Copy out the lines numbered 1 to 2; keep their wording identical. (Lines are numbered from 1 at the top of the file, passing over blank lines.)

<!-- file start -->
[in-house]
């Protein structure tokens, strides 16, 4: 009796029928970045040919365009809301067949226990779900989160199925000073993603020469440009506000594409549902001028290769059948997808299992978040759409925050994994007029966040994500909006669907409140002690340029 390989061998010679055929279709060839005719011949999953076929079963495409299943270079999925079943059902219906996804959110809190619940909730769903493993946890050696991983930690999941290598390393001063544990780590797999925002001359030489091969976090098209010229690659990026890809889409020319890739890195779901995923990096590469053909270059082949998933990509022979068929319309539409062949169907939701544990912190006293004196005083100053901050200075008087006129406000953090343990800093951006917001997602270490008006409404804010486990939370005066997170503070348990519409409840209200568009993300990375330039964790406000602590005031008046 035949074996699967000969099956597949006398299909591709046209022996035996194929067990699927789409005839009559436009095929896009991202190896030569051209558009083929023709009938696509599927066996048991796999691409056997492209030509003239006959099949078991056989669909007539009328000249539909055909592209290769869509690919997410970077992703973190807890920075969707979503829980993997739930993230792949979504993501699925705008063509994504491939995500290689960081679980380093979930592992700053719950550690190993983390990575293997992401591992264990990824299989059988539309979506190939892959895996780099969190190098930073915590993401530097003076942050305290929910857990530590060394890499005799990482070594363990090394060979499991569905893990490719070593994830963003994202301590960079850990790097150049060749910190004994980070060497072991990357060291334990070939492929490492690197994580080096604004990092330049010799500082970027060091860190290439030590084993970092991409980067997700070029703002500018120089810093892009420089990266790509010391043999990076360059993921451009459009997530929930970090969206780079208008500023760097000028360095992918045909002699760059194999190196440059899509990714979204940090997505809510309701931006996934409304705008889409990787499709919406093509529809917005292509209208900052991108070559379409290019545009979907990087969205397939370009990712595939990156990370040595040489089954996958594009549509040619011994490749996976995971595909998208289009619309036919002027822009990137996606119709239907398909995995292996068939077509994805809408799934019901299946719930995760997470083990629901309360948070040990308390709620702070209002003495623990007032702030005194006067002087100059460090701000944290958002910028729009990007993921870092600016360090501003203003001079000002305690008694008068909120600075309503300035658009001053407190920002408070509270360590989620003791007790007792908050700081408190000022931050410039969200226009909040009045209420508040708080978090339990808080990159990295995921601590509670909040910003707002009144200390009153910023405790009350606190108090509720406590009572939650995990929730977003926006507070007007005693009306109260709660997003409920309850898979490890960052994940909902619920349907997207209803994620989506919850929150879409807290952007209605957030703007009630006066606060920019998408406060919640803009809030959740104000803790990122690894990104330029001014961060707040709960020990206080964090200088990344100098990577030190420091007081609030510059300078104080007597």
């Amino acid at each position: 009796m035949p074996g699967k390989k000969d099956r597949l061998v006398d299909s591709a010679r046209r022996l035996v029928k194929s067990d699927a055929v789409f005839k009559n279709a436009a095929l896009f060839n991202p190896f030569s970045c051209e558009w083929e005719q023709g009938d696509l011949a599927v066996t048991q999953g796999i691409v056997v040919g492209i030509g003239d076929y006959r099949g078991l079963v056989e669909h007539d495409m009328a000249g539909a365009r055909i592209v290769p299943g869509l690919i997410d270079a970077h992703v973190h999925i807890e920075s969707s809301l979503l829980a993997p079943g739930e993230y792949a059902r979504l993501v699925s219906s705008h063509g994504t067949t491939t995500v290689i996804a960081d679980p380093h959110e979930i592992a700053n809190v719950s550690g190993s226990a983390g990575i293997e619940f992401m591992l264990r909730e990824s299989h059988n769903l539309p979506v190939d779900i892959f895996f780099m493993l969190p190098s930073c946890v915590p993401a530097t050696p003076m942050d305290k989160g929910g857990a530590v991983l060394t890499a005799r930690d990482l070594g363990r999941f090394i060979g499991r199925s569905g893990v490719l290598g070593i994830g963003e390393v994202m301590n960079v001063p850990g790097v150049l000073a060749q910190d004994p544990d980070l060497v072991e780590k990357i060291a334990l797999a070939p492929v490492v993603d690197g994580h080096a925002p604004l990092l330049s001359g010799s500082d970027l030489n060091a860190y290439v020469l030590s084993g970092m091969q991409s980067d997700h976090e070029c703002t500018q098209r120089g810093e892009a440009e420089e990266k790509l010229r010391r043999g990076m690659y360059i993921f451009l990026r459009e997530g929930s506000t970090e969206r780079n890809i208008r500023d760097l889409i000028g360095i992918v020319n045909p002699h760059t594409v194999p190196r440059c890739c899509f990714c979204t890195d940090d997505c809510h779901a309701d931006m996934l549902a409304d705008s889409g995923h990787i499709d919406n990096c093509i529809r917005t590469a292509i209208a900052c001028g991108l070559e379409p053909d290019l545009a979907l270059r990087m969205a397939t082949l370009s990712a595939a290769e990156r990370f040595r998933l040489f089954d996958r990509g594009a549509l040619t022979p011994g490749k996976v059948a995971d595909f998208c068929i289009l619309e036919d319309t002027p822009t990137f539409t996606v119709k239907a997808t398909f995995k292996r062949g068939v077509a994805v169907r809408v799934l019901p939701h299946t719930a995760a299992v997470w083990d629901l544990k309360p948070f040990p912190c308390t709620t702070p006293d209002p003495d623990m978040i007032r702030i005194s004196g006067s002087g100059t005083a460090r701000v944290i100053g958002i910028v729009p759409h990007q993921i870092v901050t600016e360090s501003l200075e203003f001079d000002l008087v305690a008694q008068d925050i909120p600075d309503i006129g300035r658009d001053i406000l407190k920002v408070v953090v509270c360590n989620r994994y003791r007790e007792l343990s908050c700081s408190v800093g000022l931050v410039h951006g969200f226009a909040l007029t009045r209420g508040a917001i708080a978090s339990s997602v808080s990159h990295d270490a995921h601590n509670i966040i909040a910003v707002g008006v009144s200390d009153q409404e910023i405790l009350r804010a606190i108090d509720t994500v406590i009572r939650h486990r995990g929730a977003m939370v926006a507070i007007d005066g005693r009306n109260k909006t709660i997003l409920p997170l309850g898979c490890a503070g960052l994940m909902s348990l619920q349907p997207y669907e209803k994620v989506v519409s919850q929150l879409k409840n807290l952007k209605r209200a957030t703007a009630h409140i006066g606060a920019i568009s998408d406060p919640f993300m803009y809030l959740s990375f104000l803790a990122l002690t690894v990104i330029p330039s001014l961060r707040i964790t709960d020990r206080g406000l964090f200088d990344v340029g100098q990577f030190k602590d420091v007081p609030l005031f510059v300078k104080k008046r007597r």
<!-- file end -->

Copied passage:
[in-house]
């Protein structure tokens, strides 16, 4: 009796029928970045040919365009809301067949226990779900989160199925000073993603020469440009506000594409549902001028290769059948997808299992978040759409925050994994007029966040994500909006669907409140002690340029 390989061998010679055929279709060839005719011949999953076929079963495409299943270079999925079943059902219906996804959110809190619940909730769903493993946890050696991983930690999941290598390393001063544990780590797999925002001359030489091969976090098209010229690659990026890809889409020319890739890195779901995923990096590469053909270059082949998933990509022979068929319309539409062949169907939701544990912190006293004196005083100053901050200075008087006129406000953090343990800093951006917001997602270490008006409404804010486990939370005066997170503070348990519409409840209200568009993300990375330039964790406000602590005031008046 035949074996699967000969099956597949006398299909591709046209022996035996194929067990699927789409005839009559436009095929896009991202190896030569051209558009083929023709009938696509599927066996048991796999691409056997492209030509003239006959099949078991056989669909007539009328000249539909055909592209290769869509690919997410970077992703973190807890920075969707979503829980993997739930993230792949979504993501699925705008063509994504491939995500290689960081679980380093979930592992700053719950550690190993983390990575293997992401591992264990990824299989059988539309979506190939892959895996780099969190190098930073915590993401530097003076942050305290929910857990530590060394890499005799990482070594363990090394060979499991569905893990490719070593994830963003994202301590960079850990790097150049060749910190004994980070060497072991990357060291334990070939492929490492690197994580080096604004990092330049010799500082970027060091860190290439030590084993970092991409980067997700070029703002500018120089810093892009420089990266790509010391043999990076360059993921451009459009997530929930970090969206780079208008500023760097000028360095992918045909002699760059194999190196440059899509990714979204940090997505809510309701931006996934409304705008889409990787499709919406093509529809917005292509209208900052991108070559379409290019545009979907990087969205397939370009990712595939990156990370040595040489089954996958594009549509040619011994490749996976995971595909998208289009619309036919002027822009990137996606119709239907398909995995292996068939077509994805809408799934019901299946719930995760997470083990629901309360948070040990308390709620702070209002003495623990007032702030005194006067002087100059460090701000944290958002910028729009990007993921870092600016360090501003203003001079000002305690008694008068909120600075309503300035658009001053407190920002408070509270360590989620003791007790007792908050700081408190000022931050410039969200226009909040009045209420508040708080978090339990808080990159990295995921601590509670909040910003707002009144200390009153910023405790009350606190108090509720406590009572939650995990929730977003926006507070007007005693009306109260709660997003409920309850898979490890960052994940909902619920349907997207209803994620989506919850929150879409807290952007209605957030703007009630006066606060920019998408406060919640803009809030959740104000803790990122690894990104330029001014961060707040709960020990206080964090200088990344100098990577030190420091007081609030510059300078104080007597």